‘The Beguiled’ Movie Review

The Beguiled

Colin Farrell and Kirsten Dunst in Focus Features’ ‘The Beguiled.’

“If you could have anything in the world, what would it be?” asks Corporal McBurney (Colin Farrell). “To be taken far away from here,” replies Edwina (Kirsten Dunst) in Sofia Coppola’s remake of the 1971 gothic thriller, The Beguiled.

Set in the South during the Civil War, a young girl named Amy (Oona Laurence) is out picking mushrooms when she comes across a wounded Union soldier named McBurney. Fearing he might die and being a Christian, she helps the wounded Corporal to an all-girls school where there are a few young ladies, a teacher named Edwina, and Headmistress Miss Martha (Nicole Kidman). Deciding it’s only decent to treat his wounds, Miss Martha instructs the girls to help her take the wounded man inside. They lock him in the music room where both Miss Martha and Edwina tend to his wounds and clean him up.

When McBurney awakens, he’s very grateful for their kindness and care but is reminded by Miss Martha that once he’s strong enough to walk on his own, he will be turned in to one of the passing Rebel patrols as a prisoner of war. McBurney piques the interest of both Edwina, who secretly longs to have a handsome man take her away from the school and the war, and Alicia (Elle Fanning), who’s coming of age and anxious to experience physical pleasure. As McBurney begins to heal and gets stronger, he sets out to try to win over Miss Martha, Edwina, and the rest of the girls. He uses his good looks and charm as he attempts to seduce the women in order to stay clear of the war and survive. However, McBurney doesn’t realize just how dangerous these innocent-looking women truly are.

Directed by Sofia Coppola, The Beguiled remake is a stylish, well-crafted film with strong performances. However, it simplifies the main characters and comes up short on matching or surpassing the original movie. Colin Farrell is solid as Corporal McBurney, the wounded Union soldier whose goal is simply to survive and get away from the war but who’s found himself the uninvited guest at the girls school. Sadly, what’s missing from his character is the depth and deceit that was made clear about him in the first film. Director Don Siegel’s 1971 film used flashbacks to demonstrate that when McBurney (Clint Eastwood) told Miss Martha (Geraldine Page) he was a Quaker and served as a medic in the Army, he was lying to win her trust when in truth he was a rifleman who enjoyed killing.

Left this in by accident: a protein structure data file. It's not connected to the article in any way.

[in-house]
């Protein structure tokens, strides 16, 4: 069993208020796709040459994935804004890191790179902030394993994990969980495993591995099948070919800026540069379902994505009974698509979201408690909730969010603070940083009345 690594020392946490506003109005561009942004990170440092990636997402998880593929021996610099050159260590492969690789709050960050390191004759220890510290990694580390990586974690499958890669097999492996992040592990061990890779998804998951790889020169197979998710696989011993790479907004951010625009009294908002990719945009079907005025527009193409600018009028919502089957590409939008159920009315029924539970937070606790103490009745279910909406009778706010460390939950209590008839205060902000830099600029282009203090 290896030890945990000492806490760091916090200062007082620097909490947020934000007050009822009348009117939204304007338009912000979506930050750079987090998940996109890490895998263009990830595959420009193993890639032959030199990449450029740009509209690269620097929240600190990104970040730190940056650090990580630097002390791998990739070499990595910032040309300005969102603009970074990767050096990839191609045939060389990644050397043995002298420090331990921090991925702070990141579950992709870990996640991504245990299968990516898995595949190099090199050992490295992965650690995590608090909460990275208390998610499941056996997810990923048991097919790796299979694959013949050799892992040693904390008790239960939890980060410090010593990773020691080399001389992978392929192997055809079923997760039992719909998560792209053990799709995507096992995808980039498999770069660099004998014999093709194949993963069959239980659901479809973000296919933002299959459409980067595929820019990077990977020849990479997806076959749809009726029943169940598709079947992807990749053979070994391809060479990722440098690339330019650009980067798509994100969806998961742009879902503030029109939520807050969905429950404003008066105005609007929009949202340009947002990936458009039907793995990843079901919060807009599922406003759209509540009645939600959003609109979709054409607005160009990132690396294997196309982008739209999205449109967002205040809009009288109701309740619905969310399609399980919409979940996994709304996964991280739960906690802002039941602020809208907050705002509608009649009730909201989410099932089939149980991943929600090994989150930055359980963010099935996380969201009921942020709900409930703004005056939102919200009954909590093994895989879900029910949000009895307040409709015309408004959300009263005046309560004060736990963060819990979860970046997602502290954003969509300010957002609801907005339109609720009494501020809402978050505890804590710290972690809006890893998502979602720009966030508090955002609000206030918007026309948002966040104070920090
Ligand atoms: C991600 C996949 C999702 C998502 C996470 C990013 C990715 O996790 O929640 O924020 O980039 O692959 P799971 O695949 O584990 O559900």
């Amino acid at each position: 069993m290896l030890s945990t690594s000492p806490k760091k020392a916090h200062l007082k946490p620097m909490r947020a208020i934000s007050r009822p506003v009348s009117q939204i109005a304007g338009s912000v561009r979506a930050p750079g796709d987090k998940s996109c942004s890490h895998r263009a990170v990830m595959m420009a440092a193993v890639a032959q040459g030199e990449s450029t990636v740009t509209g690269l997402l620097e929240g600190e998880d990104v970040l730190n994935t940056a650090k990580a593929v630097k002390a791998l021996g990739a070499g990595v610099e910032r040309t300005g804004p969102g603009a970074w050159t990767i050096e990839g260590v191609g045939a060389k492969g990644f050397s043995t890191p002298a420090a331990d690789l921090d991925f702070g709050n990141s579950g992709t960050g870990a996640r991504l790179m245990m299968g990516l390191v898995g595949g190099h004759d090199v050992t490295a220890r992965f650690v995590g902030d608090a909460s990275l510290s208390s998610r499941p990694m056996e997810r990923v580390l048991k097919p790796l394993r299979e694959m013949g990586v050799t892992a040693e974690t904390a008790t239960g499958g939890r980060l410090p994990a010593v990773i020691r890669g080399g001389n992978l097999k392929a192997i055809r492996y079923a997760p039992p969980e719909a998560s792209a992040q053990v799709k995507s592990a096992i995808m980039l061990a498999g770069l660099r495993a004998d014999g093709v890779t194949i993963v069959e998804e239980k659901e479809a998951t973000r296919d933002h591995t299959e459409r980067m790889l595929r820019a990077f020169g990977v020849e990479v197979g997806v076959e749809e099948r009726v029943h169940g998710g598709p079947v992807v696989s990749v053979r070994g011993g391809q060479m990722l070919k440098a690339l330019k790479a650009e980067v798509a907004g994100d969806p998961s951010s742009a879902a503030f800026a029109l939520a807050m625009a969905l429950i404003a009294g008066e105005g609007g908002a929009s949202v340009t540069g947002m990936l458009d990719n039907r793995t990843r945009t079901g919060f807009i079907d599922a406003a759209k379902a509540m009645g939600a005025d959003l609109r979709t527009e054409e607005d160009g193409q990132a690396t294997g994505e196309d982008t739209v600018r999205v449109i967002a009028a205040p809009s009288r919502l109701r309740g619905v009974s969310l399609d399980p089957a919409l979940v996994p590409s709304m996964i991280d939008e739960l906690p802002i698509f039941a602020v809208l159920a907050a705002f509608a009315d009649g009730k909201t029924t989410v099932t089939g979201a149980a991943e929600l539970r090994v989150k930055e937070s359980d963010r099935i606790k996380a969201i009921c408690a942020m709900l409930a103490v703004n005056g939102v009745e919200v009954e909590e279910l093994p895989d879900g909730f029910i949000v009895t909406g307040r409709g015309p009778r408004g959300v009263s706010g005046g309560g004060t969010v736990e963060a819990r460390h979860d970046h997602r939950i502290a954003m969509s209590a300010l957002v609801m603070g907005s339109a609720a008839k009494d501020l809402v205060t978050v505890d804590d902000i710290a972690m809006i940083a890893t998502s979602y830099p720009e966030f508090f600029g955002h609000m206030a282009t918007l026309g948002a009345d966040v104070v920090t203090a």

Kirsten Dunst gives perhaps the best performance as the quietly yearning Edwina who falls for McBurney and dares to dream of leaving the school and making a life for herself with the handsome soldier. Dunst and Colin have solid chemistry in their scenes together. Elle Fanning delivers the second best performance in The Beguiled as Alicia, the naughty, promiscuous young woman who’s determined to have McBurney as her conquest or else she’ll make sure he’s turned over to the rebel patrols. She perfectly captures the essence and dangers of a “bad girl.”

Nicole Kidman’s Miss Martha, like McBurney, has been simplified and purified from the original film. Page’s Martha had an incestuous relationship with her brother when they were younger and she eventually sets her sights on McBurney to fill the void. Kidman’s Martha through most of the film is simply strict and steadfast, only having a mild sense of attraction to McBurney as she washes his wounded body while he’s unconscious.

By oversimplifying the two main characters and removing their unlikable traits, Coppola has managed to make an eerie, slowly-paced, gothic sexual drama that centers around uninteresting, one-dimensional people. 2017’s The Beguiled is a disappointment.


Directed By: Sofia Coppola

Running Time: 93 minutes

MPAA Rating: R for some sexuality

Kevin Finnerty

Professional film critic since 2003 and a member of the San Diego Film Critics Society. Host of “The Movie Guys” radio film review show from 2007 through 2013. Film and television critic for Showbizjunkies.com and a movie buff since 1973.
Kevin Finnerty

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